At least one recognition of the present disclosure is that a control problem for controlling an operation of a machine subject to state constraints in continuous state space of the machine and subject to control input constraints in continuous control input space of the machine can be formulated as a control problem of a machine having a state within a constraint admissible invariant set (CAIS) of the states of the machine satisfying the state constraints. The CAIS is coupled to, or associated with, a corresponding control policy that guarantees that when a machine is in the CAIS and is controlled according to this control policy, the state of the machine is maintained with the CAIS, and therefore, such a control always satisfies the constraints. However, the CAIS is usually determined based on a model of the machine, and based on our knowledge there is no method that can determine CAIS based on data obtained online by observing operations of the machine.

Some embodiments are based on recognition that if a state of a machine is in any arbitrarily and suboptimal CAIS associated with any arbitrarily suboptimal control policy and that arbitrarily and suboptimal CAIS satisfies the state constraints, it is safe to control the machine with this suboptimal control policy without the danger of violating the constraints. Some embodiments are based on realization that the data collected during such suboptimal control can be used to improve suboptimal CAIS and suboptimal control policy. Moreover, some embodiments are based on realization supported by experiments and mathematical prove that iterative update of such a suboptimal, but safe control using some RL principles will asymptotically converge to an optimal control policy for control of a constrained machine without violating the constraints of the machine and without the need for knowledge of a dynamical model of the machine.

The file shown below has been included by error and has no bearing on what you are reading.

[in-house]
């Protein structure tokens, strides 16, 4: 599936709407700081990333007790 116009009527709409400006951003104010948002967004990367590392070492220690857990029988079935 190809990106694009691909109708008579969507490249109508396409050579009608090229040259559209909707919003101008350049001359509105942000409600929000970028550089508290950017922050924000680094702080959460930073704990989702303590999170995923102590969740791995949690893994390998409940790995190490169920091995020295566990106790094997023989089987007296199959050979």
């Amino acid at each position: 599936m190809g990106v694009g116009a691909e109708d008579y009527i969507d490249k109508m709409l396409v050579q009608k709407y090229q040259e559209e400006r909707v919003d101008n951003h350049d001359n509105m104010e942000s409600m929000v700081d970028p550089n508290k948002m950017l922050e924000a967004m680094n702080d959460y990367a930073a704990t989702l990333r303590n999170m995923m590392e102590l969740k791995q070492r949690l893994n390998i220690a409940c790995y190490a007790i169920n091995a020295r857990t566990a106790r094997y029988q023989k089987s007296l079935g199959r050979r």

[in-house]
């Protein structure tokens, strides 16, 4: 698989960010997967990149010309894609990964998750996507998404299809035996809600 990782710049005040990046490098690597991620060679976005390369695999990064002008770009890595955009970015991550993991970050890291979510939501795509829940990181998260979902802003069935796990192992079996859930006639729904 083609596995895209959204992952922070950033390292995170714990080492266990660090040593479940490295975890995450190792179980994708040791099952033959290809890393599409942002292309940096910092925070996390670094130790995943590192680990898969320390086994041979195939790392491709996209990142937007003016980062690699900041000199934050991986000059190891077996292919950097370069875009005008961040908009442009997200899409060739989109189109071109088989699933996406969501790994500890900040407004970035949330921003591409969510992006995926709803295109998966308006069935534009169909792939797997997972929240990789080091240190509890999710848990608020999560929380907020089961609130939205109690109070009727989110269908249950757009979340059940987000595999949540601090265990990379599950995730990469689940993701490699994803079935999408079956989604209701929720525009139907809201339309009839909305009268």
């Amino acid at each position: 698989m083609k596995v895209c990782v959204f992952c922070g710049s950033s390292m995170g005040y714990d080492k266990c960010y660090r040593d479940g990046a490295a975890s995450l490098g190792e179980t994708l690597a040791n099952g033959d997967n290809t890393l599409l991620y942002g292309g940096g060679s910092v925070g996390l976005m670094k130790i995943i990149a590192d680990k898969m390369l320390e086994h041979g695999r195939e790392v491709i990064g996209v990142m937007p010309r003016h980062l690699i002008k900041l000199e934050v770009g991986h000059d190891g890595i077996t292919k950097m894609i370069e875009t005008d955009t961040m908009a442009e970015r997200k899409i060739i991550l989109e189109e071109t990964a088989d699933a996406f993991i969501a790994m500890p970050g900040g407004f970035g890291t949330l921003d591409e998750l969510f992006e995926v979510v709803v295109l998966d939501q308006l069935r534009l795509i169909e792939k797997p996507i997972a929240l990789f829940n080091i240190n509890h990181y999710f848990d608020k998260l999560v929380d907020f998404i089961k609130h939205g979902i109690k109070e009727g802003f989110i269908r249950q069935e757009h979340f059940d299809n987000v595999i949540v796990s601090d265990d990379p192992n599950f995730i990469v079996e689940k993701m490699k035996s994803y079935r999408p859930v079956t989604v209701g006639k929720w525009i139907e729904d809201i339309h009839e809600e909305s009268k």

Specifically, some embodiments are based on recognition that value function and control policy update of RL methods for linear machines includes iterative solution via a policy and/or value iteration method. Such a solution can be used to update the value function estimate and improve the control policy using data collected during control of a machine. In addition, some embodiments are based on realization that such a policy iteration can be modified based on constraints on the controlled machine to require the solution of an optimization problem related to the controlled performance of the machine to satisfy the constraints on the states and control inputs. The policy iteration subject to constraints is referred herein as constrained policy iteration. That constrained policy iteration can also be solved iteratively using data collected during a safe control with suboptimal control policy associated with suboptimal CAIS and the solution of the constrained policy iteration can also be used to improve the suboptimal CAIS and the suboptimal control policy. The improved control policy and improved CAIS can further be used for safe control of the machine and the data collected from that improved control can further improve the control policy and the CAIS. As a result, iterative control of the machine with suboptimal control policy associated with suboptimal CAIS and update of the suboptimal control policy and suboptimal CAIS based on the collected data by solving the constrained policy iteration ultimately produces the optimal control policy and optimal CAIS in a guaranteed safe manner.

To that end, some embodiments, starting with suboptimal CAIS and control policy, jointly control the machine and update the CAIS and the control policy. For example, for performing the joint control and update, some embodiments control the machine using the control policy to collect data including a sequence of control inputs generated using the control policy and a sequence of states of the machine within the CAIS corresponding to the sequence of control inputs, and update the CAIS, the value function, and the control policy by solving a constrained policy iteration using the collected data. The constraints on the policy iteration are functions of the state constraints and the control input constraints.

One embodiment is configured to repeat the joint control and update until a termination condition is met. Example of terminal condition can be the end of the control. Further, at least one embodiment upon reaching a termination condition produces an optimal control policy, and after that controls the machine using the optimal control policy.